Example 6.5 Rod is registered for GST. He purchases a van which is used entirely to make deliveries of flowers in the course of his business. He claims input tax credits for the GST paid on the purchase of this vehicle. He later joins a GST group which specialises in sales of (input taxed) residential properties. The van is used in the course of the activities of the group. Under subsection 48-55(1A), the representative member of Rod's GST group will have an increasing adjustment under section 129-40. The amount of the increasing adjustment is worked out with reference to the difference between the extent Rod used the van for a creditable purpose prior to joining the GST group and the extent to which the van is now used for a creditable purpose for the GST group.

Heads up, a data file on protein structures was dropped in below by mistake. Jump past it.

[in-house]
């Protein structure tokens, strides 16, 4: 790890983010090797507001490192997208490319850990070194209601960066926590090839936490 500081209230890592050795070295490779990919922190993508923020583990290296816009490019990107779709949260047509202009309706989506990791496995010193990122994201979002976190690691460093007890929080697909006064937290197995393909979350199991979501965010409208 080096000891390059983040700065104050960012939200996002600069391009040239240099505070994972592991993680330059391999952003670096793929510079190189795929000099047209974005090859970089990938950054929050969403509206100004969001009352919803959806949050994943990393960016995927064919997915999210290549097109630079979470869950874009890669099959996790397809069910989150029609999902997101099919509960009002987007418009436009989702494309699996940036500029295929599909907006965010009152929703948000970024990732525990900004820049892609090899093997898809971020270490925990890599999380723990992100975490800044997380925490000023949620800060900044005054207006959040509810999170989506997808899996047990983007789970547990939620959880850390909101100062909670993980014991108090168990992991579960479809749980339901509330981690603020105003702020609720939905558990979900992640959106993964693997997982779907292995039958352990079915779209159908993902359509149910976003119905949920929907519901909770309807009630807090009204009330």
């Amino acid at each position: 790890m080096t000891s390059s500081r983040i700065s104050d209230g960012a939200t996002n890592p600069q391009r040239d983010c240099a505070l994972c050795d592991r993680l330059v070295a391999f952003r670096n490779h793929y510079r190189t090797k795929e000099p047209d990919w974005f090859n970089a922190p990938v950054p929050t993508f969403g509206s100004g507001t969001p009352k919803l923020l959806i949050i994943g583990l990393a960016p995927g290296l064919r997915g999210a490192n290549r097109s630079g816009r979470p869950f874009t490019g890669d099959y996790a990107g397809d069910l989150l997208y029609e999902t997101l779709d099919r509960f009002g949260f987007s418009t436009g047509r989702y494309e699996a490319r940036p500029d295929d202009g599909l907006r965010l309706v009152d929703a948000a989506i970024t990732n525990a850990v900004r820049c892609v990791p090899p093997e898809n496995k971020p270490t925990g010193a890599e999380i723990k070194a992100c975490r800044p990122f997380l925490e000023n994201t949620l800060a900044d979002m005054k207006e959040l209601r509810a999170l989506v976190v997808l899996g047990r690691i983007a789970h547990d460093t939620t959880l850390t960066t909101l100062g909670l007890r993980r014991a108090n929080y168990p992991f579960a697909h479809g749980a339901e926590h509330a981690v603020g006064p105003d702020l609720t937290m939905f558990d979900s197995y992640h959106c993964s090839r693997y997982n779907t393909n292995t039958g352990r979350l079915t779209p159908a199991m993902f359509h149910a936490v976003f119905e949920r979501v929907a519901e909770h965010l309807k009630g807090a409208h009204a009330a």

Calculation of the margin on supplies of real property acquired from an associate or supplied to an associate

6.27 Division 72 of the GST Act includes special rules for supplies to associates for below market value where the recipient would not have been entitled to a full input tax credit. These rules are intended to ensure the supply is treated as if it had been made at market value, however, the terminology used in Division 72 differs from that used in Division 75 and therefore Division 72 is not effective in respect of the calculation of the margin under the margin scheme.